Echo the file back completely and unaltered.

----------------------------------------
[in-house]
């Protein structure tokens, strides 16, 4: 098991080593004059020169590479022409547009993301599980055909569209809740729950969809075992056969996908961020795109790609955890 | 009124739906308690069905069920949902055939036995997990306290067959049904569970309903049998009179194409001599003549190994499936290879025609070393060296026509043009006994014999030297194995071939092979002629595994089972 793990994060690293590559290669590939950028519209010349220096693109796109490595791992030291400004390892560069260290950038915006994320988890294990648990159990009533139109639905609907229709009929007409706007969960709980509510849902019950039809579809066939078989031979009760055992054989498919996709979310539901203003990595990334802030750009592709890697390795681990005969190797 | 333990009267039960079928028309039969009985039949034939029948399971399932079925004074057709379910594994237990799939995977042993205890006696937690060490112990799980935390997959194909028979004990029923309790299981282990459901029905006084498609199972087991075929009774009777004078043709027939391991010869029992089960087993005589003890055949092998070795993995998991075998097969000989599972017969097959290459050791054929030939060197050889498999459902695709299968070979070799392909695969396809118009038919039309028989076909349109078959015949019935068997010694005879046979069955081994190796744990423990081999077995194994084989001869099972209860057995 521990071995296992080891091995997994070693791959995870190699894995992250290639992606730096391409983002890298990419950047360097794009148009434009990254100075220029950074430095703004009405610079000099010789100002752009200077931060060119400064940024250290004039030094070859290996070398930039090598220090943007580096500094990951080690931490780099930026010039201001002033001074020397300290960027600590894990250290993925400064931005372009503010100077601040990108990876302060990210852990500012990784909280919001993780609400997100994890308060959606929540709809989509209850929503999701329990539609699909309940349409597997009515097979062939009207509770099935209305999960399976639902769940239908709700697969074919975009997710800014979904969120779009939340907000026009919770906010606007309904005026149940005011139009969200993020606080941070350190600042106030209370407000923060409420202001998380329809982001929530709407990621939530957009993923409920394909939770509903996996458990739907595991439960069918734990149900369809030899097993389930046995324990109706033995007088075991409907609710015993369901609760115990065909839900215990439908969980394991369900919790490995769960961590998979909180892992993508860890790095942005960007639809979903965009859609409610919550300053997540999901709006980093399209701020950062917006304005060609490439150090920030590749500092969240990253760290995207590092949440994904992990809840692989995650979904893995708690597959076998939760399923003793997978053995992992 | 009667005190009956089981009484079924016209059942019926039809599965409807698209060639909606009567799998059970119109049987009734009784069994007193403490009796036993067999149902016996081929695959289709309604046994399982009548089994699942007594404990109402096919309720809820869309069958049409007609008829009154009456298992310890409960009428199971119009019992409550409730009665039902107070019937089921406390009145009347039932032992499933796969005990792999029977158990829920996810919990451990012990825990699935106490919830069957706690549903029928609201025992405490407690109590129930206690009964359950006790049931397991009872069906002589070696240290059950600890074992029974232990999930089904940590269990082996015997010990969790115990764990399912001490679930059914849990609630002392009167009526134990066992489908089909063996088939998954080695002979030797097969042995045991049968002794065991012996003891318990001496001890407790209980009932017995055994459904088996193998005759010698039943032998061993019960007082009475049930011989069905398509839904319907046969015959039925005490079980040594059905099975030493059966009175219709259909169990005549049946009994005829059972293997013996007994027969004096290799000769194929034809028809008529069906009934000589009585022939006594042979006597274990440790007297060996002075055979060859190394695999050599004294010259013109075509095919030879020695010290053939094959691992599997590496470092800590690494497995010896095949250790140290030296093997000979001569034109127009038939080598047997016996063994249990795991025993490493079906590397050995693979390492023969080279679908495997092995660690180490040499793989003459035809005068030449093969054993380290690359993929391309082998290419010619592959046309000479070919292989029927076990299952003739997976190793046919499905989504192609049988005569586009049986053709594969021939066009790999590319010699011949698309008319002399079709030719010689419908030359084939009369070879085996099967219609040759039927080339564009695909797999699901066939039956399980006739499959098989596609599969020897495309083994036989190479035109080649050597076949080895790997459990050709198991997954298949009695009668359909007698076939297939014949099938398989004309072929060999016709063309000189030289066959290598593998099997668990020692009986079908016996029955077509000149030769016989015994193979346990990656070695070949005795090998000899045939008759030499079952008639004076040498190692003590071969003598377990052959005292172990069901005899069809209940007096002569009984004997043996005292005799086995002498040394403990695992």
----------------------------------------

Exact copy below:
[in-house]
């Protein structure tokens, strides 16, 4: 098991080593004059020169590479022409547009993301599980055909569209809740729950969809075992056969996908961020795109790609955890 | 009124739906308690069905069920949902055939036995997990306290067959049904569970309903049998009179194409001599003549190994499936290879025609070393060296026509043009006994014999030297194995071939092979002629595994089972 793990994060690293590559290669590939950028519209010349220096693109796109490595791992030291400004390892560069260290950038915006994320988890294990648990159990009533139109639905609907229709009929007409706007969960709980509510849902019950039809579809066939078989031979009760055992054989498919996709979310539901203003990595990334802030750009592709890697390795681990005969190797 | 333990009267039960079928028309039969009985039949034939029948399971399932079925004074057709379910594994237990799939995977042993205890006696937690060490112990799980935390997959194909028979004990029923309790299981282990459901029905006084498609199972087991075929009774009777004078043709027939391991010869029992089960087993005589003890055949092998070795993995998991075998097969000989599972017969097959290459050791054929030939060197050889498999459902695709299968070979070799392909695969396809118009038919039309028989076909349109078959015949019935068997010694005879046979069955081994190796744990423990081999077995194994084989001869099972209860057995 521990071995296992080891091995997994070693791959995870190699894995992250290639992606730096391409983002890298990419950047360097794009148009434009990254100075220029950074430095703004009405610079000099010789100002752009200077931060060119400064940024250290004039030094070859290996070398930039090598220090943007580096500094990951080690931490780099930026010039201001002033001074020397300290960027600590894990250290993925400064931005372009503010100077601040990108990876302060990210852990500012990784909280919001993780609400997100994890308060959606929540709809989509209850929503999701329990539609699909309940349409597997009515097979062939009207509770099935209305999960399976639902769940239908709700697969074919975009997710800014979904969120779009939340907000026009919770906010606007309904005026149940005011139009969200993020606080941070350190600042106030209370407000923060409420202001998380329809982001929530709407990621939530957009993923409920394909939770509903996996458990739907595991439960069918734990149900369809030899097993389930046995324990109706033995007088075991409907609710015993369901609760115990065909839900215990439908969980394991369900919790490995769960961590998979909180892992993508860890790095942005960007639809979903965009859609409610919550300053997540999901709006980093399209701020950062917006304005060609490439150090920030590749500092969240990253760290995207590092949440994904992990809840692989995650979904893995708690597959076998939760399923003793997978053995992992 | 009667005190009956089981009484079924016209059942019926039809599965409807698209060639909606009567799998059970119109049987009734009784069994007193403490009796036993067999149902016996081929695959289709309604046994399982009548089994699942007594404990109402096919309720809820869309069958049409007609008829009154009456298992310890409960009428199971119009019992409550409730009665039902107070019937089921406390009145009347039932032992499933796969005990792999029977158990829920996810919990451990012990825990699935106490919830069957706690549903029928609201025992405490407690109590129930206690009964359950006790049931397991009872069906002589070696240290059950600890074992029974232990999930089904940590269990082996015997010990969790115990764990399912001490679930059914849990609630002392009167009526134990066992489908089909063996088939998954080695002979030797097969042995045991049968002794065991012996003891318990001496001890407790209980009932017995055994459904088996193998005759010698039943032998061993019960007082009475049930011989069905398509839904319907046969015959039925005490079980040594059905099975030493059966009175219709259909169990005549049946009994005829059972293997013996007994027969004096290799000769194929034809028809008529069906009934000589009585022939006594042979006597274990440790007297060996002075055979060859190394695999050599004294010259013109075509095919030879020695010290053939094959691992599997590496470092800590690494497995010896095949250790140290030296093997000979001569034109127009038939080598047997016996063994249990795991025993490493079906590397050995693979390492023969080279679908495997092995660690180490040499793989003459035809005068030449093969054993380290690359993929391309082998290419010619592959046309000479070919292989029927076990299952003739997976190793046919499905989504192609049988005569586009049986053709594969021939066009790999590319010699011949698309008319002399079709030719010689419908030359084939009369070879085996099967219609040759039927080339564009695909797999699901066939039956399980006739499959098989596609599969020897495309083994036989190479035109080649050597076949080895790997459990050709198991997954298949009695009668359909007698076939297939014949099938398989004309072929060999016709063309000189030289066959290598593998099997668990020692009986079908016996029955077509000149030769016989015994193979346990990656070695070949005795090998000899045939008759030499079952008639004076040498190692003590071969003598377990052959005292172990069901005899069809209940007096002569009984004997043996005292005799086995002498040394403990695992």